Prison phone companies Securus Technologies and Global Tel Link have allegedly recorded thousands of confidential phone calls between attorneys and their clients in prisons in at least nine states—and have let prosecutors listen to recordings of privileged attorney-client communications, VICE’s Motherboard reports.
Securus and GTL are private, for-profit companies that maintain what Motherboard calls “a virtual duopoly” over prison-telecommunications services in the U.S.
Securus has recorded more than 1,500 attorney calls from people in New York City jails as well as tens of thousands of phone calls between attorneys and their incarcerated clients in California, Kansas, Louisiana, Maine, Missouri, Texas, and Wisconsin, according to reports from Worth Rises and Motherboard’s analysis of court documents and local news articles.
GTL allegedly recorded phone calls with attorneys in Florida, California, and Maine, Motherboard reports.
Securus told Motherboard that it records all calls from correctional facilities unless the attorney’s phone number has been added to a “do-not-record” list. This system, the company said, has occasionally “resulted in the inadvertent recording of calls to unregistered attorney numbers.”
But attorneys and organizations monitoring the issue say the wrongful recording of attorney-client calls is widespread.
An internal audit that Securus conducted in New York revealed that more than 100 defense attorneys’ numbers were not put on the do-not-record list despite their requests. Attorneys in Maine, California, Texas, and Louisiana similarly report their requests have been denied or delayed—sometimes for over a year, according to Motherboard.
The recording of privileged phone calls is a “systemic practice” that has continued for years despite numerous lawsuits against Securus and GTL, Worth Rises Executive Director Bianca Tylek told Motherboard.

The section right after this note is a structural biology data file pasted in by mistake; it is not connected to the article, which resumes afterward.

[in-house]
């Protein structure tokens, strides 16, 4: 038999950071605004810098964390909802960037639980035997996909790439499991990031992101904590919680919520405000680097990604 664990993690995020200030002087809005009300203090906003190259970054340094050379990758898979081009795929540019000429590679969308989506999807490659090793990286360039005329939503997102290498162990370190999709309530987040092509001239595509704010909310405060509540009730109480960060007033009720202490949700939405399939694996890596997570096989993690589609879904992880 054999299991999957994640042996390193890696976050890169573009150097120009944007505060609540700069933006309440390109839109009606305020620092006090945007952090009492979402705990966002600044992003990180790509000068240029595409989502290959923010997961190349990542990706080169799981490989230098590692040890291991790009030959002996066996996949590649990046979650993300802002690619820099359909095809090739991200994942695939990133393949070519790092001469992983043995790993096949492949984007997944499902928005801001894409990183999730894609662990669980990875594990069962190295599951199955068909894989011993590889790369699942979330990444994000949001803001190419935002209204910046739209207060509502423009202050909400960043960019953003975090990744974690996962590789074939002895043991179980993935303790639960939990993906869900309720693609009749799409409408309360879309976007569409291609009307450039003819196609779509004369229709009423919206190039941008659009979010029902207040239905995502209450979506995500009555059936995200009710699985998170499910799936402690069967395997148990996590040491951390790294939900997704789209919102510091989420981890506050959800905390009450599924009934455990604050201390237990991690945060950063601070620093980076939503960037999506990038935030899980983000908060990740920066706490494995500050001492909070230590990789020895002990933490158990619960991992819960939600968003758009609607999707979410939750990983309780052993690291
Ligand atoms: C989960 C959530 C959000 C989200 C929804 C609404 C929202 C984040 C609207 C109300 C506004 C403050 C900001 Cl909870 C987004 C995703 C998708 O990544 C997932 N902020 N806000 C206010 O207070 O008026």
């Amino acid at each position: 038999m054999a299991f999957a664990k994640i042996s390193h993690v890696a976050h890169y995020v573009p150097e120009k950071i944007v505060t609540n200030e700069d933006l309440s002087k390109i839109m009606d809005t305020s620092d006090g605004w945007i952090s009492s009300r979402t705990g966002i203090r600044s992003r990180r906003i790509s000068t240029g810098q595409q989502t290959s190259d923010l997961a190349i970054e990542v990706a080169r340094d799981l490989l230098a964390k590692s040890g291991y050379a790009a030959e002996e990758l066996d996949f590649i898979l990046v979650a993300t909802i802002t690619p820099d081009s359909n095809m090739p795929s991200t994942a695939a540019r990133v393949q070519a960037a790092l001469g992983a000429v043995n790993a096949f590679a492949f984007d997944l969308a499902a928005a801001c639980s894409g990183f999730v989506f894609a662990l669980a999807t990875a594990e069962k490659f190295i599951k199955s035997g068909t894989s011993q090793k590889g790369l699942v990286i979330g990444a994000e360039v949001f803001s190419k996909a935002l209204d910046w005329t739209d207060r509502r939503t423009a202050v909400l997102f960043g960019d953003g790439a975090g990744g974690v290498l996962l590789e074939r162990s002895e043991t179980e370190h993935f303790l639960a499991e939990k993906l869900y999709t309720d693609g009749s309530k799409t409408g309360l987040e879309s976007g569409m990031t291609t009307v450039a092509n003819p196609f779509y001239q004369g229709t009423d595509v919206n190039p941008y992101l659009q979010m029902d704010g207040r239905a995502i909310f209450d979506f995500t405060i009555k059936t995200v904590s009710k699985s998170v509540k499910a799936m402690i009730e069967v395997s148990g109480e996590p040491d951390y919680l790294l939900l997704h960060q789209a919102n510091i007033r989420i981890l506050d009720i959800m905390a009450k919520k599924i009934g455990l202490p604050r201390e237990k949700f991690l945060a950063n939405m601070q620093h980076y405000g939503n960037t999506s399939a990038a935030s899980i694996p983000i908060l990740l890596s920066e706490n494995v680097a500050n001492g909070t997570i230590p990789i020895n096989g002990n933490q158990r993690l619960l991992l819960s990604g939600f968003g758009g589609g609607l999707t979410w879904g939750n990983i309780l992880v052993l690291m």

Securus has settled several lawsuits without admitting fault since a leak in 2015 revealed the company had recorded at least 57,000 privileged calls between attorneys and their clients.
“They settle these cases and move on,” Ms. Tylek said. “But they’ll do it again because their clients are the institutions who benefit from it: prisons, police, and prosecutors.”
Securus and GTL have built enormous databases of recorded calls from people in jails and prisons that they market to law enforcement agencies and prosecutors, who frequently mine recorded phone calls to build cases against people being held pretrial in jails, Motherboard reports.
Even though the Sixth Amendment and the Federal Wiretap Act protect the confidentiality of attorney-client communications, Motherboard reports that in some cases recordings of privileged attorney-client calls have been given to prosecutors.
The phone surveillance system contributes to widespread racial disparities in the criminal legal system. The recording of attorney-client calls from jail doesn’t impact people who can afford to bail out pretrial, but it denies people who cannot afford bail—who are disproportionately low-income and Black—their right to consult a lawyer about their case without that conversation being handed over to prosecutors.